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Common osteoporosis treatments could reduce incidence of COVID-19

Osteoporosis treatments including denosumab, zoledronate and calcium could protect patients against COVID-19, researchers have said.

Pills could treat COVID-19

Some of the principal treatments for osteoporosis, denosumab, zoledronate and calcium could have a protective effect against COVID-19 in patients, says a new study.

The researchers, from the Hospital del Mar Medical Research Institute (IMIM), Pompeu Fabra University and the Pere Virgili Health Park, say the treatments could result in a 30 to 40 percent reduction in the rate of COVID-19 infection.

The last author of the study, Dr Jordi Monfort, explained that “there are indications to allow hypothesising that certain drugs used to treat rheumatic diseases could interfere positively in the natural history of COVID-19, either by decreasing its incidence or by decreasing its progression to more serious cases.”

The study analysed data from more than 2,000 patients with osteoporosis, osteoarthritis and fibromyalgia and their relationship with COVID-19 infection who are being followed up at Hospital del Mar and in the Mar Health Park healthcare sphere of influence.

Researchers at the Hospital del Mar saw a low incidence of the pandemic in some of their patients. This led them to study the different treatments and the evolution of rheumatology patients with non-inflammatory diseases and their relation to infection by SARS-CoV-2, their evolution, need for hospitalisation and mortality.

“The study suggests that some of these treatments may protect patients against infection by COVID-19, although further studies still need to be conducted on more patients to prove it,” said Dr Josep Blanch-Rubio, first author of the study.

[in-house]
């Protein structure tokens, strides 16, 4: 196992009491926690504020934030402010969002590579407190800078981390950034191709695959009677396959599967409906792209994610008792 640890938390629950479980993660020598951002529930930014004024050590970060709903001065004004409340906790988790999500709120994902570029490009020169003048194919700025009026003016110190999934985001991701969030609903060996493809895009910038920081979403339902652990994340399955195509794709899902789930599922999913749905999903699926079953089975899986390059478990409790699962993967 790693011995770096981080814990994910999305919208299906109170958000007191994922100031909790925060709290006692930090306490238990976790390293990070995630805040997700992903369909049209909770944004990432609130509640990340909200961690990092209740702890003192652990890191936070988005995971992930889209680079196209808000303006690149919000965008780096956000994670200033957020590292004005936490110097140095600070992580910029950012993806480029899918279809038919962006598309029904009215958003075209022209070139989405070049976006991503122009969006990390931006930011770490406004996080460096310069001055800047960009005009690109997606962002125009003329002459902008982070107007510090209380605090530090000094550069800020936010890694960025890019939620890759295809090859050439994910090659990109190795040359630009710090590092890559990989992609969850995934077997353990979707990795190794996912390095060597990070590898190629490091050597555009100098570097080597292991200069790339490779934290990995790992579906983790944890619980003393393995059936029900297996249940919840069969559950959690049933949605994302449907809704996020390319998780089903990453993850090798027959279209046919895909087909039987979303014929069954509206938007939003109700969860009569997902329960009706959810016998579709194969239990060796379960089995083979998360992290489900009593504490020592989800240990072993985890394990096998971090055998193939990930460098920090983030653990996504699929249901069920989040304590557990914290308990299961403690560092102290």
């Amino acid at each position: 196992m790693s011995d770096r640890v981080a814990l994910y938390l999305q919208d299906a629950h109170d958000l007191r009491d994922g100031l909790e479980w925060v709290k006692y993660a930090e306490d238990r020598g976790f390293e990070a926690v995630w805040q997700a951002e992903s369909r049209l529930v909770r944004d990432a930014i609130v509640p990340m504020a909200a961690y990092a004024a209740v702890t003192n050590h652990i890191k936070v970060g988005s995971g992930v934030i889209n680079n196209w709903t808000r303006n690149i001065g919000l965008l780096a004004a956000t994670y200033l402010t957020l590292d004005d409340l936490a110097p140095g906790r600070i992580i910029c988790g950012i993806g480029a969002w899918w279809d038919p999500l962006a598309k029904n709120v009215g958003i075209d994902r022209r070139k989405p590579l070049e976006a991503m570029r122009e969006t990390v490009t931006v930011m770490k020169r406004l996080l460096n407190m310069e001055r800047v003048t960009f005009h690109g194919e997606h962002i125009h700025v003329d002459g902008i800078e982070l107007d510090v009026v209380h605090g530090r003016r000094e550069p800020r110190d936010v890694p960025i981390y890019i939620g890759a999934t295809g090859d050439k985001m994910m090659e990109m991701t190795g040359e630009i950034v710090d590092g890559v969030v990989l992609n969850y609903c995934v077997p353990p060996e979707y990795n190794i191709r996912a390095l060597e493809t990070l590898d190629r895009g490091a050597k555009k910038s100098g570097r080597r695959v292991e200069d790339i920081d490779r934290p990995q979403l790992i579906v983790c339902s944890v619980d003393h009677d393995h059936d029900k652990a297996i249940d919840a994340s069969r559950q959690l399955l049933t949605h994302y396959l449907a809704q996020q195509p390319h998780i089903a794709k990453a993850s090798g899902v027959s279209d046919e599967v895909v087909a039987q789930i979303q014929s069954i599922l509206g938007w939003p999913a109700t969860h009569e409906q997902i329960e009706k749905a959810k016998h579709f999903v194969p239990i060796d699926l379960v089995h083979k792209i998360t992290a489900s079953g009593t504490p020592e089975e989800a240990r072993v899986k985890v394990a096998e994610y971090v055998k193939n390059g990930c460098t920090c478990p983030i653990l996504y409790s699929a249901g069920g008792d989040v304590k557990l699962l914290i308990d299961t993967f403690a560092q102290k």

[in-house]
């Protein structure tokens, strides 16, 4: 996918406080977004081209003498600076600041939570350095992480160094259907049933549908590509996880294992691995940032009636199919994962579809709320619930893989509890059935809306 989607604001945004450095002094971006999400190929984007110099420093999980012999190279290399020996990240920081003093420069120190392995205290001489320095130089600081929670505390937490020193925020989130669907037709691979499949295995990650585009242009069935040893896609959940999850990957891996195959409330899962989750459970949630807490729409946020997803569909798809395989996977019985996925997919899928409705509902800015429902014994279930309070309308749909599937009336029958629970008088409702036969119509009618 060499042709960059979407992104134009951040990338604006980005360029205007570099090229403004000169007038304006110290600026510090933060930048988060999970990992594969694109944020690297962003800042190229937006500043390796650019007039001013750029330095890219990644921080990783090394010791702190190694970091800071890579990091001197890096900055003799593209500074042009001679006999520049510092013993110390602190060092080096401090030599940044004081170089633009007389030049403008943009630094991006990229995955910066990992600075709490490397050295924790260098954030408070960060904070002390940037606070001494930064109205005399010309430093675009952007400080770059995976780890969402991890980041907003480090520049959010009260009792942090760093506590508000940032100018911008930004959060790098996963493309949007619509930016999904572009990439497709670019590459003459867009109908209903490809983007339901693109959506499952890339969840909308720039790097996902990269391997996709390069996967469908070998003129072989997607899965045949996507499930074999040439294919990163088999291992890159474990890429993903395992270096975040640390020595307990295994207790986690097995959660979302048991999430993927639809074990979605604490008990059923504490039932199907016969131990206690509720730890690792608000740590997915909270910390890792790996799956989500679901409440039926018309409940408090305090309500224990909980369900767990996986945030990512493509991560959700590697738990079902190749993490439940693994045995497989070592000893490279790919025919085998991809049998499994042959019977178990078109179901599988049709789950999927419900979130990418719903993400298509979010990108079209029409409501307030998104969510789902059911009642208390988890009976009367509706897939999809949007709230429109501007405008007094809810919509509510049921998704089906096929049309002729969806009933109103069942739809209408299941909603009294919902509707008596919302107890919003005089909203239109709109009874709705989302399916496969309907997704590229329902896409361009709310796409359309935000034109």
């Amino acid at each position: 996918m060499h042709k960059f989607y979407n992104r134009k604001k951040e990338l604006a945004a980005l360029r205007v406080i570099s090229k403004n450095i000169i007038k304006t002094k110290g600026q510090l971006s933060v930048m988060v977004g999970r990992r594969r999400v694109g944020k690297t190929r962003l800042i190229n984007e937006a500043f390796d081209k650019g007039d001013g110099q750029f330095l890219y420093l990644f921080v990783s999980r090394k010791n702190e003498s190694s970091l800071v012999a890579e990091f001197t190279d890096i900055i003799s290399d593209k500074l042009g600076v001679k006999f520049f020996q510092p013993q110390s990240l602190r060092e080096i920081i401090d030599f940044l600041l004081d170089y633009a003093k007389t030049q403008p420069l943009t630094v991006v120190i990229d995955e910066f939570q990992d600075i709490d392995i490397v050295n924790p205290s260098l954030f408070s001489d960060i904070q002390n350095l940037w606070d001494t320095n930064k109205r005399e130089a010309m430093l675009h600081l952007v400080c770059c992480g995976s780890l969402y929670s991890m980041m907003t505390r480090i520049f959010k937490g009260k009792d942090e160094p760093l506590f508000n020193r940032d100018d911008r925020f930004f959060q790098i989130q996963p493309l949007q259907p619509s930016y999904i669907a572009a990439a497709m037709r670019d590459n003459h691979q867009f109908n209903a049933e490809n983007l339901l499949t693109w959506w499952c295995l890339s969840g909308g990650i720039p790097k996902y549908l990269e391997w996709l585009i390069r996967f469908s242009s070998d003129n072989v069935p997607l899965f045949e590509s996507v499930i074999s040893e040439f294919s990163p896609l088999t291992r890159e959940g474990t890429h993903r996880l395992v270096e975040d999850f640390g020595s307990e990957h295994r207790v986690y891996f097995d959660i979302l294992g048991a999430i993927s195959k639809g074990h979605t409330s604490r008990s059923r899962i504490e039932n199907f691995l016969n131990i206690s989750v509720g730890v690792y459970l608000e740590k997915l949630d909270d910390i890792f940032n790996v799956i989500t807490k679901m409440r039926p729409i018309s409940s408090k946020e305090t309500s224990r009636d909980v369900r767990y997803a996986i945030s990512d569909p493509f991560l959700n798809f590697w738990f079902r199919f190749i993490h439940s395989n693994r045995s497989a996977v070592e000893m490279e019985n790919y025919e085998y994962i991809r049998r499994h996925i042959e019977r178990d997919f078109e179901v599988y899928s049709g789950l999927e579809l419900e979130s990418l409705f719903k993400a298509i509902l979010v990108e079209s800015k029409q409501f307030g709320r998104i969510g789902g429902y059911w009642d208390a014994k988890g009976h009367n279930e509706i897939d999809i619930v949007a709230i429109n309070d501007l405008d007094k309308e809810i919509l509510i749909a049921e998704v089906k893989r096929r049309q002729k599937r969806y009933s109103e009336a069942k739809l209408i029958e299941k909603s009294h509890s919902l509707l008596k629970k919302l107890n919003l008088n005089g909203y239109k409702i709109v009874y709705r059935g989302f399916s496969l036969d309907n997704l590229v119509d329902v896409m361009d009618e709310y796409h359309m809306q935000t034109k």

The team say that in the case of denosumab, the drug targets the RANK/RANKL system involved in the balance of the skeletal system, but also the response by the immune system through the activation and differentiation of some of its cells. Its inhibition modifies the inflammatory response and acts on cytokines, which play a key role in infection by COVID-19. Zoledronate can also modulate the immune response and can stimulate its activity against SARS-CoV-2.

The results also indicate that another common treatment for these patients, the antidepressant duloxetine, may also have a positive effect in reducing the incidence of COVID-19. Conversely, a commonly used painkiller, pregabalin, seems to have a tendency to increase the incidence of the disease.

In view of these findings, Dr Rafael Maldonado, study reference author said that “these antiosteoporotic drugs are safe and should continue to be administered to patients who take them. The promising results obtained with duloxetine are significant.”

Dr Alba Gurt, co-author of the study, said that “the data from the study would indicate that the antiosteoporotic treatments and duloxetine administered to our primary care patients are safe against infection by COVID-19 and could even reduce its incidence. However, studies with a higher number of patients are required to verify this.”

The study was published the journal Aging.

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